A new, helpful ‘tip’ for surgeons
A trocar is a medical device that is placed through the abdomen during laparoscopic surgery to act as a portal for the placement of other instruments during the procedure. This device usually has a metal or plastic sharpened or non-bladed tip, which can sometimes result in accidental perforation of internal organs upon entry.
Leading Lap has worked to change that by redesigning the trocar’s tip to prevent puncturing or injuring organs upon insertion. Georgia Tech biomedical engineering students Hailey Avis, Cameron Bennett, Will Kamnick and Katherine Strickland make up this team for the Fall 2019 Capstone Design Expo. The team hopes their new design will help mitigate risk for surgeons and reduce overall cost and time for these procedures.
“Our design is what we call ‘half-bladed,’” Strickland explained. “It has blades halfway up the side and a rubber tip because, ideally, rubber won’t pierce any internal organs.”
“Right now, a surgeon’s first entry with a trocar is kind of blind,” said Bennett. “If they accidentally stab one of the internal organs, then a simple surgery turns into a whole repair job.”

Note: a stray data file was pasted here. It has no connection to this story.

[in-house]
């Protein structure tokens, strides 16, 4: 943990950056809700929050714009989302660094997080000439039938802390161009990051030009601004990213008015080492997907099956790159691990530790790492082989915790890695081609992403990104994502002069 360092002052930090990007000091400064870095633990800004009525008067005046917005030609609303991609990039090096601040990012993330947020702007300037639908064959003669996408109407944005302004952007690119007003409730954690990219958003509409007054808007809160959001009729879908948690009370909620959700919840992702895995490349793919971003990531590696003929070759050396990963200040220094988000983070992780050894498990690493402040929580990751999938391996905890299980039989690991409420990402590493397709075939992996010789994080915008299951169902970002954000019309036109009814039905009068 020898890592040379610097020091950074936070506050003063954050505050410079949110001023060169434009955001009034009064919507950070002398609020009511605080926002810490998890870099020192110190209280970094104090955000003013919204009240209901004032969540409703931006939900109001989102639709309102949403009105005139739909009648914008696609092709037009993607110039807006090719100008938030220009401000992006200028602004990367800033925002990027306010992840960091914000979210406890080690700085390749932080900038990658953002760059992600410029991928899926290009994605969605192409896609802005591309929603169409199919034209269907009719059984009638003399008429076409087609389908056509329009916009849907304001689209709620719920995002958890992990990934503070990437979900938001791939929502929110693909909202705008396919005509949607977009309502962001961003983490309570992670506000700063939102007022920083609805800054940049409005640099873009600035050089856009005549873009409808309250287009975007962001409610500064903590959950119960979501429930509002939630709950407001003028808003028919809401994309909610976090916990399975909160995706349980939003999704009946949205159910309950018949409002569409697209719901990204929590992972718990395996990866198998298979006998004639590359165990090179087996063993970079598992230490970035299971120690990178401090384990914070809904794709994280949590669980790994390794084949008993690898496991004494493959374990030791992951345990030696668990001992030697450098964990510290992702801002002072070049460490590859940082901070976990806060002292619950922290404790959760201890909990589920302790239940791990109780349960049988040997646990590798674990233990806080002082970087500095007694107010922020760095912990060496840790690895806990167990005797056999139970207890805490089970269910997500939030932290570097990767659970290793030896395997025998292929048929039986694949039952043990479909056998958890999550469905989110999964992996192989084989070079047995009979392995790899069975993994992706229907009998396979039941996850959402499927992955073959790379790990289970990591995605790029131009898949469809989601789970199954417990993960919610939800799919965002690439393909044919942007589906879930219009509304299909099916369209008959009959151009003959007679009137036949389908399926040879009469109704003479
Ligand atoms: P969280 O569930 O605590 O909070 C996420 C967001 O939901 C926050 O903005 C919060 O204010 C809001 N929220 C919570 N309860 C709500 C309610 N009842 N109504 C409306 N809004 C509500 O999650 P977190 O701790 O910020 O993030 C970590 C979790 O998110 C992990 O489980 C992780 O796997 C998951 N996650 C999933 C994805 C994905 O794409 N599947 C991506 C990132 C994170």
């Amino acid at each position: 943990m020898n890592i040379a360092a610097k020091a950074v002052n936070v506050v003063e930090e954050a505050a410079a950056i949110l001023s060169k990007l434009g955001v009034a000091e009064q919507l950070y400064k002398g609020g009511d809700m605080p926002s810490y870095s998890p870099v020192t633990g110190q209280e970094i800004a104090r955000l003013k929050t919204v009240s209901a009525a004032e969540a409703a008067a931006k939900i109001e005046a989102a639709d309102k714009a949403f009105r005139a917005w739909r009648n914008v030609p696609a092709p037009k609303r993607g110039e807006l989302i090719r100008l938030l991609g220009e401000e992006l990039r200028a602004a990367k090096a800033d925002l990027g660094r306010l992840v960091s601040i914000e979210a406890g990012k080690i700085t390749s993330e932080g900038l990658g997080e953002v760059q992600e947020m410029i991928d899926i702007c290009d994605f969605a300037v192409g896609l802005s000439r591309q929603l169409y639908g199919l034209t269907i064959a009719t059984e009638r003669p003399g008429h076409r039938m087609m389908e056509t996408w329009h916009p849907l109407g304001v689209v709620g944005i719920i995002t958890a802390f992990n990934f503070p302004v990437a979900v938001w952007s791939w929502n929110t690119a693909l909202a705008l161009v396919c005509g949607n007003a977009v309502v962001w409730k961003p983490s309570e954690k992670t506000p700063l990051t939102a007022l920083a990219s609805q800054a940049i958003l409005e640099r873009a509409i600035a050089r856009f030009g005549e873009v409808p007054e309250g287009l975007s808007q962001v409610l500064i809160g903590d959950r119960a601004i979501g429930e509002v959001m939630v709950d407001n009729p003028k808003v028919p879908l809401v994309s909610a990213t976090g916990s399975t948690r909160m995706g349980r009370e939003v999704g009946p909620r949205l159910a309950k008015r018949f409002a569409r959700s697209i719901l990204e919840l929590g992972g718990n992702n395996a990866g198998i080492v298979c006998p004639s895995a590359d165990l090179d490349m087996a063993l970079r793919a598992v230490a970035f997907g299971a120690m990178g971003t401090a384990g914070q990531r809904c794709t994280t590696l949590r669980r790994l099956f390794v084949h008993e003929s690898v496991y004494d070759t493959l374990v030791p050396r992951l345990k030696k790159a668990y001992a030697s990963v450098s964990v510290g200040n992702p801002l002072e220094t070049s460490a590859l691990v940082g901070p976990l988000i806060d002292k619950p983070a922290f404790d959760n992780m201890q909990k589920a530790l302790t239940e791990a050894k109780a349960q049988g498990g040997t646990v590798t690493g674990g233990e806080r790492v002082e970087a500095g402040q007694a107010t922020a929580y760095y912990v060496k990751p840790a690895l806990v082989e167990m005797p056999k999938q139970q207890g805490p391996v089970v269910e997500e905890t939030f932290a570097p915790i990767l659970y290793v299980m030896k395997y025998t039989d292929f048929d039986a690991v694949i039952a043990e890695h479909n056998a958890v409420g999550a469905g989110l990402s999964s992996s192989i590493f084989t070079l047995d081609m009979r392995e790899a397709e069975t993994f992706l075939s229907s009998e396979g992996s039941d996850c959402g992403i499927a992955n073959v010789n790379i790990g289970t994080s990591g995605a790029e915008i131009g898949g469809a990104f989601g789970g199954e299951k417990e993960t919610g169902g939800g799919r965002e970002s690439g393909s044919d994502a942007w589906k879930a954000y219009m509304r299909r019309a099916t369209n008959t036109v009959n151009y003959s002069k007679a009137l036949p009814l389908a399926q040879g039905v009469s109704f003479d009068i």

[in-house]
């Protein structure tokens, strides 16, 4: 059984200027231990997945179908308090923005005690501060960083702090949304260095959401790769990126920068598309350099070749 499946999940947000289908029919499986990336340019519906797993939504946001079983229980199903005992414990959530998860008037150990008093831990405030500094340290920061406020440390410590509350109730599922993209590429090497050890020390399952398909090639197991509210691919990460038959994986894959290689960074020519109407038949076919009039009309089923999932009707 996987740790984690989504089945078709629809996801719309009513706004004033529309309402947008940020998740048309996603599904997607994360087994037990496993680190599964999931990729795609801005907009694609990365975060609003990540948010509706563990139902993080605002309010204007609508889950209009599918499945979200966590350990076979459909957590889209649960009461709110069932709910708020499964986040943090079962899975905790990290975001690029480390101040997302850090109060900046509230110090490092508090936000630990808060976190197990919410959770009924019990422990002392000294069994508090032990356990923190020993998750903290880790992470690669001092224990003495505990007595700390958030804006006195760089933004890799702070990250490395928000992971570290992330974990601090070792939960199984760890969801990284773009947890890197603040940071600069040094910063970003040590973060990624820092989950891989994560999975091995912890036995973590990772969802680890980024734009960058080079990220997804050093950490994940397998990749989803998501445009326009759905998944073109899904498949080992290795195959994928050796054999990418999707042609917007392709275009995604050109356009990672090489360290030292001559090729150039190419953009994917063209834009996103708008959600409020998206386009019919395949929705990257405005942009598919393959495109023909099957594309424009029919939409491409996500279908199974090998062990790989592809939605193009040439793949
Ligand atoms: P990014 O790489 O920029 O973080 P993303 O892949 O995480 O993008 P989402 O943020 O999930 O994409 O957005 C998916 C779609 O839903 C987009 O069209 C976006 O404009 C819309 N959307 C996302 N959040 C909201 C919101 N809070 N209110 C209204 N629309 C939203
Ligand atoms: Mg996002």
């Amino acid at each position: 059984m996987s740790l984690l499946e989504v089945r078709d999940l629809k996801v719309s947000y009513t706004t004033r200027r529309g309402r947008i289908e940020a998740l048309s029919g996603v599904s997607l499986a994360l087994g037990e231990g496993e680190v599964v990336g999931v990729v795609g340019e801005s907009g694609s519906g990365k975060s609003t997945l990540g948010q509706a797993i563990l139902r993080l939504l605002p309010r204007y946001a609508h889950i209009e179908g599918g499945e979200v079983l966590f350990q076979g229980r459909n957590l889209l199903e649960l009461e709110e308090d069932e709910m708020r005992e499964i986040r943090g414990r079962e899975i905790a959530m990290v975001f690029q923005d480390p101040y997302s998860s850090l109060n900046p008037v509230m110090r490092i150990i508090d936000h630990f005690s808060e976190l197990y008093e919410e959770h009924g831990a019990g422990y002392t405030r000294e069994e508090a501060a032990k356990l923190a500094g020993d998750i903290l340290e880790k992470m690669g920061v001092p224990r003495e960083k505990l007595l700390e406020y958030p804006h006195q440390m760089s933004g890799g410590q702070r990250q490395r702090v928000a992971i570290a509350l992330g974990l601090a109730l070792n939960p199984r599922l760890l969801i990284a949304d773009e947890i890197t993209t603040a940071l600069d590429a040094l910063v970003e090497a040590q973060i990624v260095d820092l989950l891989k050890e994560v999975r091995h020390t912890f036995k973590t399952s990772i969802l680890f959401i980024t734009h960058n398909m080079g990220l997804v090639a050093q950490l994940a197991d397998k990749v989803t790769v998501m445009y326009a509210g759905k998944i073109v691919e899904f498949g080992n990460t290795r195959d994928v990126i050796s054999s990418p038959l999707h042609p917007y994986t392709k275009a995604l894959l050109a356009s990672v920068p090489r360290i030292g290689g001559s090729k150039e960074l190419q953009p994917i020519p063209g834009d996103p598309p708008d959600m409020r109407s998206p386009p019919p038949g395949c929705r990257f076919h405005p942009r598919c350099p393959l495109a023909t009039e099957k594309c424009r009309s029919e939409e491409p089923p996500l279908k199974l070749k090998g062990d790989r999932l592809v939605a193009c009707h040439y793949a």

Bennett’s previous experience working in a cadaver lab revealed how frequently this issue occurred and played a key role in the team choosing this device for their project.
“Once we decided to focus on this issue, we began speaking to a lot of surgeons,” Bennett continued. “They told us that it’s something every surgeon is cautious about. Some of them had even seen extreme cases where something vital like the heart or liver was punctured.”
Verifying their solutions in a real OR
GCMI provided Leading Lap, along with five other biomedical engineering Capstone teams, full access to the OR at our preclinical facility to evaluate and test their device prototype in a cadaveric model. These facilities are normally used by medtech innovators for the testing of novel devices or by medical professionals for bioskills training.
“I think this experience gave us a much better understanding of what we’re working with and what the clinical need is,” said Kamnick. “It’s one thing to see the numbers on paper, but it’s another thing to be in the OR doing it yourself. It gave us a better understanding of what our device needs to be able to withstand in order for it to function properly.”
Strickland added, “We’ve used tissue models before, but nothing compares to a real body. Just seeing it in action compared to what we’ve seen in the lab makes all the difference.”